Police officer in Dagestan shoots himself in head to prove drunken bet. (He lost.)

Police officers, have you ever run into the street while off duty and drunkenly fired your handgun into the air? After doing that, have you ever sprinted back to your friends and claimed that you emptied your weapon, only to be told that there might still be one bullet jammed in the chamber? And after this warning, did you then insist that the gun was empty, and — just to prove it — you put the pistol to your temple and pulled the trigger, firing that last round into your head?

The terrorist attack on a Federal Security Service branch in Arkhangelsk: what we know, so far

There was an explosion at the Federal Security Service (FSB) building in Arkhangelsk on the morning of October 31. According to Russia’s National Anti-Terrorism Committee, the bomb detonated inside the building’s entrance at 8:52 a.m. A man entered the building removed an unidentified object from his bag, and sometime later the object exploded, killing the perpetrator and inflicting injuries of varying severity on three FSB officers.

A former city on a former island. Behold the ruins of Aralsk-7, the site of a long-abandoned top-secret Soviet biological weapons lab

Until the 1940s, the only thing on Vozrozhdeniya Island in the Aral Sea was a small fish processing plant. That changed when the Soviet government decided to open a top-secret biological weapons research and test site, transforming the quiet town of Kantubek into the closed military city Aralsk-7. From the 1960s to the late 1980s, the island was home to roughly 1,500 people — mostly scientists working at the laboratory, testing different viruses and bacteria on animals. In 1992, Moscow decided to relocate the entire “Barkhan” complex to Kirov, inside the new Russian Federation. Since then, Kantubek has been a ghost town, and the shrinking Aral Sea (once the fourth-largest lake in the world, drained by Soviet irrigation projects) has receded so dramatically that Vozrozhdeniya Island is now a peninsula connected to modern-day Uzbekistan. Meduza presents photographs by Elyor Nematov from the ruins of Aralsk-7.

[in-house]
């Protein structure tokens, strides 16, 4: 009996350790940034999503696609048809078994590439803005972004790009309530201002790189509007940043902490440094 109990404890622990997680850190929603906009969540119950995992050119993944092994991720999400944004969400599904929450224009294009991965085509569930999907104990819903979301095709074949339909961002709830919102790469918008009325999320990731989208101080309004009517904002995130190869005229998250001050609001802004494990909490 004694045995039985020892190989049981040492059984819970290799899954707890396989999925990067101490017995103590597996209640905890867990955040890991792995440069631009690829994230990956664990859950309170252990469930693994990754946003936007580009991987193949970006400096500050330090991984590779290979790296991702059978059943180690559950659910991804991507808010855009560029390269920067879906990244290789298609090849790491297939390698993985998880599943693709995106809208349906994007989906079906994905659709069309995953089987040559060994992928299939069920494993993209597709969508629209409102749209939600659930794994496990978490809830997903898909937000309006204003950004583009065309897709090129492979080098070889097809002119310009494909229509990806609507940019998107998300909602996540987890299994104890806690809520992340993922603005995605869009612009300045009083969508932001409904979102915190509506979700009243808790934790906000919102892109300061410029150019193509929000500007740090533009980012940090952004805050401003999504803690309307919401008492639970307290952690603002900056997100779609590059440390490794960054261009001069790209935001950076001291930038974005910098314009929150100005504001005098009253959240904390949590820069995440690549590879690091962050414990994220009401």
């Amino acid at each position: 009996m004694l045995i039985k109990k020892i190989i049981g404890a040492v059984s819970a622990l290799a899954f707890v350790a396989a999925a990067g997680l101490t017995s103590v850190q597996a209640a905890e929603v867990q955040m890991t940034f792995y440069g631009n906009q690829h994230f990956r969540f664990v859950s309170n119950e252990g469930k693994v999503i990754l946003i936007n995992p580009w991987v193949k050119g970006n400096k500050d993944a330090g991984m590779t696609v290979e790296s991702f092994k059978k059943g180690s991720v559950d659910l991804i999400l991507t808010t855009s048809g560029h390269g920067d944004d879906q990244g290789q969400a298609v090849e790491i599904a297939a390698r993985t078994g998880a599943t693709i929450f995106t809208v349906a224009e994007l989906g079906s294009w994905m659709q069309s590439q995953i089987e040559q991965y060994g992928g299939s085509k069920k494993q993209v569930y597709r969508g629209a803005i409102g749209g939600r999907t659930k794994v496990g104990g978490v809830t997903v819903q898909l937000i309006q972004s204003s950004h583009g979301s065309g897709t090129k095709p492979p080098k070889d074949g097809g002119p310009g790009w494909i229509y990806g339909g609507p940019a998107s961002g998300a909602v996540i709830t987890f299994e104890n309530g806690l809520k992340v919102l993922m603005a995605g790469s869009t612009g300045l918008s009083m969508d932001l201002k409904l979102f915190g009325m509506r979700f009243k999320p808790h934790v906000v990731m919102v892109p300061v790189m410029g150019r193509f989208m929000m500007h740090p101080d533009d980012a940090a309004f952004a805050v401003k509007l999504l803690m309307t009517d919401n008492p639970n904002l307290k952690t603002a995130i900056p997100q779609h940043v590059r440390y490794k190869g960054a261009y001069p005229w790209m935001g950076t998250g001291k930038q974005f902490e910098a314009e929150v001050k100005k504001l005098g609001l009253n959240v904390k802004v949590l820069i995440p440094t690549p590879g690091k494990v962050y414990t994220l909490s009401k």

The Real Russia. Today. Russia’s biggest floating dock becomes its biggest sunken dock, Ingushetia’s Constitutional Court throws down, and the FSB goes hunting for database leakers

At the 82nd Ship Repair Yard in Murmansk, floating dock PD-50 — one of the largest floating docks in the world — sank. The accident occurred before dawn on October 30, as the “Admiral Kuznetsov” Russian aircraft carrier was exiting the dock. According to the news agency SeverPost, two tower cranes collapsed during the incident, one falling onto the ship. Here are the highlights:

Pro-Kremlin activists reportedly trash the Nemtsov memorial (again), this time destroying the wreath left by John Bolton

Members of the pro-Kremlin SERB movement reportedly destroyed the Boris Nemtsov memorial at the Bolshoi Moskvoretsky Bridge in Moscow, maintained at the site of the politician’s murder in 2015. According to the website MBKh Media, the group showed up on October 30, led by Igor Beketov, and proceeded to tear apart and trash the wreaths and portraits left to commemorate the assassinated deputy prime minister.

Ingushetia’s Constitutional Court says the controversial border deal with Chechnya is unconstitutional. Does that mean the protesters have won?

On October 4, Ingushetia’s Parliament approved an agreement with the neighboring Chechen Republic redrawing parts of their shared boundary. The controversial deal sparked mass protests in Ingushetia, where demonstrators argue that the agreement unfairly divides the borderlands. The deal’s opponents say Ingushetia shouldn’t cede any territory to Chechnya. On October 30, the Ingush Constitutional Court ruled that the border agreement violates Ingushetia’s Constitution. Meduza looks at whether this decision could be enough to force the Ingush authorities to abandon their deal with Chechnya.

Ingush Constitutional Court strikes down controversial border deal with Chechnya

Ingushetia’s Constitutional Court has ruled that a law codifying a controversial border agreement with Chechnya is unconstitutional. The court decided that the law, signed by Republic head Yunus-bek Yevkurov, violates three articles of the Ingush Constitution, which says “power belongs to the people,” requires any border changes to take into account public opinion, and obligates the state to preserve the republic’s territorial integrity.